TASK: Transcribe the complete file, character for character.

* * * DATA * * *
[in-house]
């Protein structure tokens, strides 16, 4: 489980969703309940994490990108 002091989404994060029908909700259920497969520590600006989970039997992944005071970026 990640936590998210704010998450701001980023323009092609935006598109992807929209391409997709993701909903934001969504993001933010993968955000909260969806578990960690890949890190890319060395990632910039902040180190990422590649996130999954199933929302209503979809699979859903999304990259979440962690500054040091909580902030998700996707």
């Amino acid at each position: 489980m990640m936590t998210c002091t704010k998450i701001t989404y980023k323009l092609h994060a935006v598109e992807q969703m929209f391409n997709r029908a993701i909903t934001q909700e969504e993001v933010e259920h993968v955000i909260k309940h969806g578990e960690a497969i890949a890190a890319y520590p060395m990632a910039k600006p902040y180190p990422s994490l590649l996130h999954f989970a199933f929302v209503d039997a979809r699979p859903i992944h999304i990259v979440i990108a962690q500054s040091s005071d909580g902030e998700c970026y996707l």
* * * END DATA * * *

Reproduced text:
[in-house]
């Protein structure tokens, strides 16, 4: 489980969703309940994490990108 002091989404994060029908909700259920497969520590600006989970039997992944005071970026 990640936590998210704010998450701001980023323009092609935006598109992807929209391409997709993701909903934001969504993001933010993968955000909260969806578990960690890949890190890319060395990632910039902040180190990422590649996130999954199933929302209503979809699979859903999304990259979440962690500054040091909580902030998700996707």
């Amino acid at each position: 489980m990640m936590t998210c002091t704010k998450i701001t989404y980023k323009l092609h994060a935006v598109e992807q969703m929209f391409n997709r029908a993701i909903t934001q909700e969504e993001v933010e259920h993968v955000i909260k309940h969806g578990e960690a497969i890949a890190a890319y520590p060395m990632a910039k600006p902040y180190p990422s994490l590649l996130h999954f989970a199933f929302v209503d039997a979809r699979p859903i992944h999304i990259v979440i990108a962690q500054s040091s005071d909580g902030e998700c970026y996707l």